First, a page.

To say that Judaism is an ancient religion is to imply that modern Judaism is somehow the same as the religion of our ancestors in antiquity. Yet Judaism is far from static, changing with the times and socioeconomic environment almost from its inception more than 3,000 years ago. This apparent paradox is possible because religious Judaism combines a Great Tradition, common to all Jews everywhere, with Small Traditions specific to a particular time and place. The Great Tradition comes from antiquity and effectively defines a religious group as Jewish. A Small Tradition is Jewish in the sense that it implements the Great Tradition in ways that resonate to Jews living in a specific cultural context. Whereas the Great Tradition determines the substance and content of religious Judaism, a Small Tradition implements it and complements it with music, visual art, custom, and cuisine. It is "small" only in the sense that it need not be shared by Jews living elsewhere, but some—like the Ashkenazi and the Sephardi traditions that are part of today's American Jewish heritage—extend over large geographical areas and last for centuries.
Economic forces have little effect on Judaism's Great Tradition, which remains fairly stable as it has for millennia. In contrast, economic forces are a very important influence for a Small Tradition, especially one that is new and in a state of flux. The Small Tradition most familiar to Americans is Ashkenazi Judaism, the religious culture of Jews in most of Western and Eastern Europe since about the tenth century, from the Middle Ages until the present. The second most important in the United States is Sephardi Judaism, the religious culture developed by the Jews of medieval Spain and spread with their exile in 1492 throughout the rest of the Mediterranean basin, to the Moslem world, and to the Americas. American Jewish immigrants came primarily from the Sephardi tradition until the middle of the nineteenth century, but the overwhelming majority of today's American Jews are the descendents of more recent immigrations of Jews with Ashkenazi traditions.
American economic conditions in the twentieth century were very different from those of the medieval Muslim world in which Sephardi Judaism flourished and from the medieval European world that gave rise to Ashkenazi Judaism. It should be no surprise, then, that we are witnessing the emergence of a new American Small Tradition, neither Ashkenazi nor Sephardi, although clearly influenced by both. Students of Jewish history and geography typically attribute Small Tradition differences in matters of observance to cultural differences in the societies where Jews are found, but differences in the economic environment are rarely considered as a separate influence on behavior. By examining various ways in which the American economic environment has shaped the religious observance and communal institutions of American Jewry, we gain insights into our history as well as the processes that affect our own lives today. The American Jewish experience can also provide useful insights for other religions, in the United States and elsewhere, whose members are facing similar economic incentives.
Persistent: Judaism's Great Tradition in America
The Great Tradition of Judaism is rooted in the Hebrew Scriptures. Especially fundamental are the first five books of Scripture, known in Hebrew as Torah, in English as the Five Books of Moses, and in Greek as the Pentateuch, the first five books of Christianity's Old Testament. The Torah contains stories of Creation and the early history of the Jewish people, it designates the most important religious holidays, and it prescribes laws pertaining to religious ritual, social organization, and everyday life. Conceptually, the Torah is a gift from God to the Jewish People as a whole, and its original Hebrew language can never be altered. Physically, the Torah is a parchment scroll onto which the original Hebrew words have been hand copied by a scribe specialized in this task. The Torah has been translated into many languages, but it is sacred only in its original Hebrew. It is read aloud on an annual cycle as a central part of the synagogue service, especially on the Sabbath and on Festivals.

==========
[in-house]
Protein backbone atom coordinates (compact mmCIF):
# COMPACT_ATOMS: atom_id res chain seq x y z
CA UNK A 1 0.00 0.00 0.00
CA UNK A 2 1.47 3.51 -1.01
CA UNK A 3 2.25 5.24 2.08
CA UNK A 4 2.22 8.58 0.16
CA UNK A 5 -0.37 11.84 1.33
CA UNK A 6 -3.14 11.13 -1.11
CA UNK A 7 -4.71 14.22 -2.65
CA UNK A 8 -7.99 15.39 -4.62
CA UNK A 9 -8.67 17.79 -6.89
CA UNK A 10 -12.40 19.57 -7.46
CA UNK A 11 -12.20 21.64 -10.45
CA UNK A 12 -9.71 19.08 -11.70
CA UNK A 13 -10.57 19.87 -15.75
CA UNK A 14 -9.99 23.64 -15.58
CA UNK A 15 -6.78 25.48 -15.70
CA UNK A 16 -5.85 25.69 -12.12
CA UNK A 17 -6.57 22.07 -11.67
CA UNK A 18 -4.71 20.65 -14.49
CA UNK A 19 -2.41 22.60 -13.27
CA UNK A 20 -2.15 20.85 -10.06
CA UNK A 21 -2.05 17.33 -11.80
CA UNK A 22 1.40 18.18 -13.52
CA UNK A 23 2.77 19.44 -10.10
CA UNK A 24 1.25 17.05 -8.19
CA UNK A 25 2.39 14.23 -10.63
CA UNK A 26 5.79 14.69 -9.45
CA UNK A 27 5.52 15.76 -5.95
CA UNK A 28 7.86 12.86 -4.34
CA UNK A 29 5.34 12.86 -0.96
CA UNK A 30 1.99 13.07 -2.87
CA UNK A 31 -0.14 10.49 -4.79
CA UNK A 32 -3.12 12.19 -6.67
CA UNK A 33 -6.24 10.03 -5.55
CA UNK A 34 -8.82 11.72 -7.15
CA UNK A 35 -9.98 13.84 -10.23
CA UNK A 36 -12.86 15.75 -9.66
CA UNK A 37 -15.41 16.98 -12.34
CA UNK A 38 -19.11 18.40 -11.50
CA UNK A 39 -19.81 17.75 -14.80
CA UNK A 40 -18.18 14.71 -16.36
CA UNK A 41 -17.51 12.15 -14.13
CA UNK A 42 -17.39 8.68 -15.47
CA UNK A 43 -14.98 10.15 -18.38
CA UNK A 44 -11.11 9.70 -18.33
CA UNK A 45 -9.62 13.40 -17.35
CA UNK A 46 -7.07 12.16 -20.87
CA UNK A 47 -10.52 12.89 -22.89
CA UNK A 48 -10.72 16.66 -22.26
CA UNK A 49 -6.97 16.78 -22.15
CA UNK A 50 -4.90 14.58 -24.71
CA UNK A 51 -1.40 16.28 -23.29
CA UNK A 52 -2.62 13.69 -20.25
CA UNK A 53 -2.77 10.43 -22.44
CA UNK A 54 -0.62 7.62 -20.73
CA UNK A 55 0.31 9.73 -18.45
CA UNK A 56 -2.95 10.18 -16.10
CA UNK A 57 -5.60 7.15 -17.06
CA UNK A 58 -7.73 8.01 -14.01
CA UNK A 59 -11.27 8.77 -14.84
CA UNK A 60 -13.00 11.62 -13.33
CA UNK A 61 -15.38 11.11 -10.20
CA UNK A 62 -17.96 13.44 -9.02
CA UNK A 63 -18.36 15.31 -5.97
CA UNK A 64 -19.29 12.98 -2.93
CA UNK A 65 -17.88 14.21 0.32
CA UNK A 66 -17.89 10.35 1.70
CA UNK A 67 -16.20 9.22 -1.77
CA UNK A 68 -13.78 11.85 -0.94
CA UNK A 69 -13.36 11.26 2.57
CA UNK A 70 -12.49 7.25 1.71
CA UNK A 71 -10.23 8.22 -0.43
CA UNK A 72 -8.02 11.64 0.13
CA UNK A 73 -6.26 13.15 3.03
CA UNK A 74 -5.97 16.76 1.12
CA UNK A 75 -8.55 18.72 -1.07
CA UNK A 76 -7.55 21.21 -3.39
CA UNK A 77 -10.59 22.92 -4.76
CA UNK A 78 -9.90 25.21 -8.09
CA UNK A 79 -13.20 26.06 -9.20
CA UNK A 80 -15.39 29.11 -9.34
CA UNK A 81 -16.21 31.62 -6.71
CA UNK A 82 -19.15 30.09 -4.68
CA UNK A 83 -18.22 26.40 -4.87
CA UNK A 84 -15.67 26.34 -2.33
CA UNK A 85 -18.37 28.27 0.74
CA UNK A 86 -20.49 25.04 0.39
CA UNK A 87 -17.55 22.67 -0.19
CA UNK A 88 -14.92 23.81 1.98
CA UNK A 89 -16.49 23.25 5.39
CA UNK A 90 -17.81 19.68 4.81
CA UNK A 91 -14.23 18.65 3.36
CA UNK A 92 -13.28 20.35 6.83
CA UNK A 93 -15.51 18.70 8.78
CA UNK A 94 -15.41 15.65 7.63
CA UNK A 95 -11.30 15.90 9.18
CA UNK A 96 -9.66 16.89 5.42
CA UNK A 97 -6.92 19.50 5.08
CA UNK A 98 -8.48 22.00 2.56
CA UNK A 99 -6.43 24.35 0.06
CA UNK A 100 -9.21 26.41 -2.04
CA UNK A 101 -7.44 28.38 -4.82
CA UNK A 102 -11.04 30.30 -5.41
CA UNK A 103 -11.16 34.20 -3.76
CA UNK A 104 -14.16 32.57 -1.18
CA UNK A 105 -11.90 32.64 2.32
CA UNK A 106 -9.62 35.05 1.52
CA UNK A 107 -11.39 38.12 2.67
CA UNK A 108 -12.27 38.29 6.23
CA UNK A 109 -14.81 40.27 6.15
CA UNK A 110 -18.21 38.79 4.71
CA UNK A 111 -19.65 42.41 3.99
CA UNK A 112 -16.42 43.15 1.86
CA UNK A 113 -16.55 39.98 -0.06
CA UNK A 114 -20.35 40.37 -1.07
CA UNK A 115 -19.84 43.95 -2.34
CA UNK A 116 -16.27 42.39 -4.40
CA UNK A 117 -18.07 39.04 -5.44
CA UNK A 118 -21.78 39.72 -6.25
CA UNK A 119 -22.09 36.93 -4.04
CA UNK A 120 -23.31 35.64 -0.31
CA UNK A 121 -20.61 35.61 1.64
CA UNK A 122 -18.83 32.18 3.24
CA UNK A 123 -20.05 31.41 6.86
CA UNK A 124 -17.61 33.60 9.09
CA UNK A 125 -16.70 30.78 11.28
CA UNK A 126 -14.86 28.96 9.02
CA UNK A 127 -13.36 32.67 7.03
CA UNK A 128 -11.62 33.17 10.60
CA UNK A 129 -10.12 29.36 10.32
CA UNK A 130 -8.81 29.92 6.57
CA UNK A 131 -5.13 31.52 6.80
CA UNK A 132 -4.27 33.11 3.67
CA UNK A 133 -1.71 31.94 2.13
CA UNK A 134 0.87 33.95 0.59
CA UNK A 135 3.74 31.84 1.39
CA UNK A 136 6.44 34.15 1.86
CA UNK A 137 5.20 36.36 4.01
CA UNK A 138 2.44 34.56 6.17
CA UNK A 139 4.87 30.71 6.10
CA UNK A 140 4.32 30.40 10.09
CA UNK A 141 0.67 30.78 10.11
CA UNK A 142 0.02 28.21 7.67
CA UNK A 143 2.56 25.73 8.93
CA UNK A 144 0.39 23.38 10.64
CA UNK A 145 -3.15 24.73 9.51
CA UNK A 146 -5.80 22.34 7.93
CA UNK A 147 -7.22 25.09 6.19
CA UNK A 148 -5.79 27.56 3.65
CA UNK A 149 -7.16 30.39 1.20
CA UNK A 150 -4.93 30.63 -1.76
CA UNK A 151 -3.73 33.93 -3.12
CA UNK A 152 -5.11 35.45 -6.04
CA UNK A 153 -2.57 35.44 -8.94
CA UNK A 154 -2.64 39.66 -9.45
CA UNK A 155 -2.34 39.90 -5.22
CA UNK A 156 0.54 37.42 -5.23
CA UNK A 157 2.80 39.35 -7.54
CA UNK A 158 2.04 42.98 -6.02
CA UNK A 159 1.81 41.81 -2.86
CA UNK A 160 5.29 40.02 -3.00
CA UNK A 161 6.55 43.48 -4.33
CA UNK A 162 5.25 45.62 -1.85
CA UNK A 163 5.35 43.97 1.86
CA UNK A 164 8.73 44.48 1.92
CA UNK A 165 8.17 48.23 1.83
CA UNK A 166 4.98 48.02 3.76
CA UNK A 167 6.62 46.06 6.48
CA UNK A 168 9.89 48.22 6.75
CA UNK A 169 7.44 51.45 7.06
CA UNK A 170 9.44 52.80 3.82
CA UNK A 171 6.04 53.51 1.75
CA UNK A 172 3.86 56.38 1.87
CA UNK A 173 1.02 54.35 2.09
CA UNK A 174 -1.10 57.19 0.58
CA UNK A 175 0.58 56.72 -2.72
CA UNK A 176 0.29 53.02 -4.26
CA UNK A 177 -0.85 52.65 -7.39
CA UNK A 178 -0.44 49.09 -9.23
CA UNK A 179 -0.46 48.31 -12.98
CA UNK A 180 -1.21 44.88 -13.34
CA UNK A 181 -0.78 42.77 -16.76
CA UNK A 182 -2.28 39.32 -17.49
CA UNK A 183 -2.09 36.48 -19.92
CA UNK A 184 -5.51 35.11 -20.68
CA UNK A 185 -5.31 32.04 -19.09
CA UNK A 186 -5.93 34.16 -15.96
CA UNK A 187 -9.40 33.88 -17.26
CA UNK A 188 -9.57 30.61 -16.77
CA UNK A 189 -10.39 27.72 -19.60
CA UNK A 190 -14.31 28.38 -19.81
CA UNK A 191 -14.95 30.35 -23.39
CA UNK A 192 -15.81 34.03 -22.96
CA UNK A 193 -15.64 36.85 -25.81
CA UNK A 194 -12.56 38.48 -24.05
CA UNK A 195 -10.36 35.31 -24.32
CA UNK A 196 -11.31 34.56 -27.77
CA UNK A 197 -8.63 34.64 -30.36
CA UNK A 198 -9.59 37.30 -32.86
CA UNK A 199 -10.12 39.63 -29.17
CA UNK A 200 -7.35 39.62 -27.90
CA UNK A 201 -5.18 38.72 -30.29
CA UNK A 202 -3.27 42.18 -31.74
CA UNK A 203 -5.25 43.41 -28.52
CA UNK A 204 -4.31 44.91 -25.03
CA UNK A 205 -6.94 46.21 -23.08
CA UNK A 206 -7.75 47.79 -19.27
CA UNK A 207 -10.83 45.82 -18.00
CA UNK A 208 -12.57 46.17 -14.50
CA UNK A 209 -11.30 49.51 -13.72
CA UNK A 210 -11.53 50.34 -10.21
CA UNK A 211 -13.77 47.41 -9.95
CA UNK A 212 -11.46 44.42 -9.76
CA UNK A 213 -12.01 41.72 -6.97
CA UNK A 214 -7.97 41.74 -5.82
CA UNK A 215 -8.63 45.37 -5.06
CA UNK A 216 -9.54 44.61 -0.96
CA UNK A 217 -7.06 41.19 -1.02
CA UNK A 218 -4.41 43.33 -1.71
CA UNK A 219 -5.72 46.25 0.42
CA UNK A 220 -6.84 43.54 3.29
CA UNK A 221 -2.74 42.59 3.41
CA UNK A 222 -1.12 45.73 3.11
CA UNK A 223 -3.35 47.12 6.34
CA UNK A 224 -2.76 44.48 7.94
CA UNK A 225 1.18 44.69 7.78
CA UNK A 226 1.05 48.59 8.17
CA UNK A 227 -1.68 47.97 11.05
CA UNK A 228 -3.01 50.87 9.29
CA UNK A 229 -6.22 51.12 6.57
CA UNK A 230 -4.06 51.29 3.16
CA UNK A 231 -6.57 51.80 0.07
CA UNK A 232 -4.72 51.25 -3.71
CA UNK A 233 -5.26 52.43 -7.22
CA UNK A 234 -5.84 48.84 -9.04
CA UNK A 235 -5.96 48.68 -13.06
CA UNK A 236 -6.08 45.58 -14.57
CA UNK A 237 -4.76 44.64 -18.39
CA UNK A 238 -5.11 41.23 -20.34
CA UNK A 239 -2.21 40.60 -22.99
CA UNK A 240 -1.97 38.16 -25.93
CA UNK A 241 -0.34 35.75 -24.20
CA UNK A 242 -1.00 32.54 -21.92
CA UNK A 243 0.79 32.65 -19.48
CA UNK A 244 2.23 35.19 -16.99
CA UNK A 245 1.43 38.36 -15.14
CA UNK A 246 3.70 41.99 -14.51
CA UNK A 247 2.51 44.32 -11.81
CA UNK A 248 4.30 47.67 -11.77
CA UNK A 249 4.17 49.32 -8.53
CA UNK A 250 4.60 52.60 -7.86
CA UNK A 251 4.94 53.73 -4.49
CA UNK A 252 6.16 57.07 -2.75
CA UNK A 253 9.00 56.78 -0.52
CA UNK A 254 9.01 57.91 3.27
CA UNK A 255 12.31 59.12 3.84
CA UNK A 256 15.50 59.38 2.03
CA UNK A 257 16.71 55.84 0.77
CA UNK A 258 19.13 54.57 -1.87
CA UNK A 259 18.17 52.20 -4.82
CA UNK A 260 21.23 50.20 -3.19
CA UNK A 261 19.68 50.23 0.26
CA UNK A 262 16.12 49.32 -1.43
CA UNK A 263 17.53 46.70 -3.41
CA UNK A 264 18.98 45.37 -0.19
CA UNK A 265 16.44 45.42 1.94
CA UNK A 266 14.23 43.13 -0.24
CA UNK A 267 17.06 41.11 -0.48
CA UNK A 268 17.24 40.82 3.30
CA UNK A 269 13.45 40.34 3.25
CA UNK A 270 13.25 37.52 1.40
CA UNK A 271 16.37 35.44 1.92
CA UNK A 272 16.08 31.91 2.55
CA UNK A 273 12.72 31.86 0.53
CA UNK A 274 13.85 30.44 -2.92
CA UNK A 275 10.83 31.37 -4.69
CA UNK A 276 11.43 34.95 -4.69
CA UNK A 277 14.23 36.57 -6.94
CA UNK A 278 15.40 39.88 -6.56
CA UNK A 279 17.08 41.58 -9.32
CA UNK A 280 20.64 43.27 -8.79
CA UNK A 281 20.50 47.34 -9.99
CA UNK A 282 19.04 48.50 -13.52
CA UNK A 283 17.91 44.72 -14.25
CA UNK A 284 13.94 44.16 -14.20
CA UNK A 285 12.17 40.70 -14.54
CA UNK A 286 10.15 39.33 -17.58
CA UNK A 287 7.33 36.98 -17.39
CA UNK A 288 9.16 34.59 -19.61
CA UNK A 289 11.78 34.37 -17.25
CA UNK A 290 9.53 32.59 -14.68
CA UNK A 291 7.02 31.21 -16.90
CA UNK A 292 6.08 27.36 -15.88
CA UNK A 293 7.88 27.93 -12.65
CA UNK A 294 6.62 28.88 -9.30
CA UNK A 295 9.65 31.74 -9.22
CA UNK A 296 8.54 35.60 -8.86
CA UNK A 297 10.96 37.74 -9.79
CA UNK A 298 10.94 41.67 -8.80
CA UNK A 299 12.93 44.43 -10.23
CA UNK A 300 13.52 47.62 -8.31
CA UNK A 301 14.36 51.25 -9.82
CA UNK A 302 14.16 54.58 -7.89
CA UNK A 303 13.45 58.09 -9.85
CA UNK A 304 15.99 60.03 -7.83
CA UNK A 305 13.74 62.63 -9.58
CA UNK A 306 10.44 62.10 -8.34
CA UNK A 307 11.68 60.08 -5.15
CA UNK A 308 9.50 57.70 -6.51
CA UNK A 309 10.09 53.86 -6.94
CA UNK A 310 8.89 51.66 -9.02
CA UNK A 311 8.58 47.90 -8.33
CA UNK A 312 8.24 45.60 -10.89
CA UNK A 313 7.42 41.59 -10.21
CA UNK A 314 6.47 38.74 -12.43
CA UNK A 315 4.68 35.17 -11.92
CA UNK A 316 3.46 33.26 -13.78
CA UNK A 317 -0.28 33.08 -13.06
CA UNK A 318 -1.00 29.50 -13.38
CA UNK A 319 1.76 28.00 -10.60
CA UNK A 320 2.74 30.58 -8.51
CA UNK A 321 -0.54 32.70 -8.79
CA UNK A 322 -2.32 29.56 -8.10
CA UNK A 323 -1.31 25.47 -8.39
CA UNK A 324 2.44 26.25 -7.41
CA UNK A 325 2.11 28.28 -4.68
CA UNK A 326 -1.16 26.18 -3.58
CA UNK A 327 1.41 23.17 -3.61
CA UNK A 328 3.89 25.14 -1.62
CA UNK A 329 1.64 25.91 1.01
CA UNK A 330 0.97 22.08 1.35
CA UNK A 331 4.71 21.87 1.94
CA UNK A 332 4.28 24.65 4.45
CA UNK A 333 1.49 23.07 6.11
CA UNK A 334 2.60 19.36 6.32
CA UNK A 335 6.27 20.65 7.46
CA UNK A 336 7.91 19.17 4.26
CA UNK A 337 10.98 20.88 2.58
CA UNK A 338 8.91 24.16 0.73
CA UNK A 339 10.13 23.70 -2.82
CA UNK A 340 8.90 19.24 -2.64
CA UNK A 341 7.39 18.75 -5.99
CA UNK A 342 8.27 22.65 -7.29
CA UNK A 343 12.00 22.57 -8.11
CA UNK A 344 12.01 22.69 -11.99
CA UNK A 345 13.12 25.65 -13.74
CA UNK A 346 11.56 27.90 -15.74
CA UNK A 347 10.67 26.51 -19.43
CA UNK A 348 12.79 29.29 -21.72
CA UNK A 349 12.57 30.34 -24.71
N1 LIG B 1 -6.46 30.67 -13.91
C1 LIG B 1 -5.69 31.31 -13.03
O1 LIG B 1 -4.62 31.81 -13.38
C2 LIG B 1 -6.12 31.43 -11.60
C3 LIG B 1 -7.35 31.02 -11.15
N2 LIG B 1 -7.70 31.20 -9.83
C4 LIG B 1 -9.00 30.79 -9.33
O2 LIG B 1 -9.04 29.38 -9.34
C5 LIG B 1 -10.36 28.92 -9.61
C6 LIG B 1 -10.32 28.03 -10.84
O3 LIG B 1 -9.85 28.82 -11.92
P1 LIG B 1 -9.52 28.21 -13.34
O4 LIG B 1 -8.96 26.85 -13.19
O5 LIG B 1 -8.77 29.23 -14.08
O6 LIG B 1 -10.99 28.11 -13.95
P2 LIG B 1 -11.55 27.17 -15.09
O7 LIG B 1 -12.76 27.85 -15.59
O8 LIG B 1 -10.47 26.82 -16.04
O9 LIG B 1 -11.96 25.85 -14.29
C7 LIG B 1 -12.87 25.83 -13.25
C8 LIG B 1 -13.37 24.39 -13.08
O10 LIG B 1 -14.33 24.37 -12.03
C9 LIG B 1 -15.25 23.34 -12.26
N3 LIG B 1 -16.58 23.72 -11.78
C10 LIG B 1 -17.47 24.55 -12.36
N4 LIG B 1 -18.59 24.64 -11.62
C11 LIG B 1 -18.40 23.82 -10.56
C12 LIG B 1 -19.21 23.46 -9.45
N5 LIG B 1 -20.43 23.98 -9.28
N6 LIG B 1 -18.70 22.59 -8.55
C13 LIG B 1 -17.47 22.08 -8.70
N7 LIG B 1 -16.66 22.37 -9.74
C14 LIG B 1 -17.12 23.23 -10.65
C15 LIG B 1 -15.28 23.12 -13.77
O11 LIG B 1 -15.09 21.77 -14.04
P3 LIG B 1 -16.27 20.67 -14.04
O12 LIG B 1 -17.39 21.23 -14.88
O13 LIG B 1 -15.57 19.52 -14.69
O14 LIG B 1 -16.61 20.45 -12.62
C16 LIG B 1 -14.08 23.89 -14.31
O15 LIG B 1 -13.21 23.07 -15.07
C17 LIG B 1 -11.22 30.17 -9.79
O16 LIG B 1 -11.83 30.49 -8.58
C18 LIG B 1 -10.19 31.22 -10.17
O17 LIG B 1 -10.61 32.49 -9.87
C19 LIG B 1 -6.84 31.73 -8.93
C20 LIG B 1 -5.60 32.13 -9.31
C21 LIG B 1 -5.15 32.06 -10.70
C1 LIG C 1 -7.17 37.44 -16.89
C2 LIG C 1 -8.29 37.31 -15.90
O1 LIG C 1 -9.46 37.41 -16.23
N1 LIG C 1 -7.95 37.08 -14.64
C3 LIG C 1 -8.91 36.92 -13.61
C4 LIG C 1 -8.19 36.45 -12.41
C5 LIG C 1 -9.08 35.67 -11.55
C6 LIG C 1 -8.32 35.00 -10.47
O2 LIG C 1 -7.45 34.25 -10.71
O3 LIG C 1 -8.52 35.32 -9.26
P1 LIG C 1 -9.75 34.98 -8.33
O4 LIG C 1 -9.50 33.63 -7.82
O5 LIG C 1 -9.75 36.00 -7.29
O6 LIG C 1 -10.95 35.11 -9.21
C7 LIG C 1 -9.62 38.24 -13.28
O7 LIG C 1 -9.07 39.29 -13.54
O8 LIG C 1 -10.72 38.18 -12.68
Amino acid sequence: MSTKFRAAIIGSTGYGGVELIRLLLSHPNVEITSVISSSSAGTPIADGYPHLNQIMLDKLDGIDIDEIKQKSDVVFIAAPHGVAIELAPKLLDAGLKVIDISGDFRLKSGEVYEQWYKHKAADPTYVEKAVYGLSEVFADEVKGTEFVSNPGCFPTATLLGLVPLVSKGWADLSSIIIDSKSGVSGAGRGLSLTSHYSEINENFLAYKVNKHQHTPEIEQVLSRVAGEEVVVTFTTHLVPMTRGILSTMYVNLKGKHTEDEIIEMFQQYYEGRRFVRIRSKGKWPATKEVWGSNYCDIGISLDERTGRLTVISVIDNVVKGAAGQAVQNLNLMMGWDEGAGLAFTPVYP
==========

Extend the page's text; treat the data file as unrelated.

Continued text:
Although the Torah's laws are timeless, the social setting in which they are followed is constantly changing. The challenge has always been, as it is today, to understand the eternal essence of the Torah so that it will not be lost in the course of changing circumstances. Over the millennia a very large body of literature has been amassed for this purpose. In antiquity, this took the form of an oral tradition preserved among sages who gathered for that purpose, probably beginning as early as the second century BCE but codified in written form as the Mishna in about 200 CE. The oral tradition continued with newer commentaries and interpretations, a selection of which (called the Gemara) were codified in the sixth century to augment the Mishna. The Mishna and the Gemara together are known as the Talmud. In subsequent centuries the written word came to displace oral traditions, but Torah laws continued to require new explanations whenever Jews tried to implement them in a new social or economic environment. Some of the most influential of these later commentaries typically appear as marginal notes on each page of Talmud while others, written from medieval times up until the present day, are published as separate codes of Jewish law. The Talmud itself is now part of Judaism's Great Tradition, although some of its passages reflect the various Small Traditions in which they arose and no longer resonate today.
Excerpted from Judaism in Transition by Carmel U. Chiswick. Copyright © 2014 Board of Trustees of the Leland Stanford Junior University. Excerpted by permission of STANFORD UNIVERSITY PRESS.
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Table of Contents1. Introduction
2. The Economic Context
3. The Cost of Being Jewish in America
4. Jewish Education and Human Capital
5. Jewish Families in America
6. American Jewish Immigrants
7. Israel and American Judaism
8. Whither American Judaism?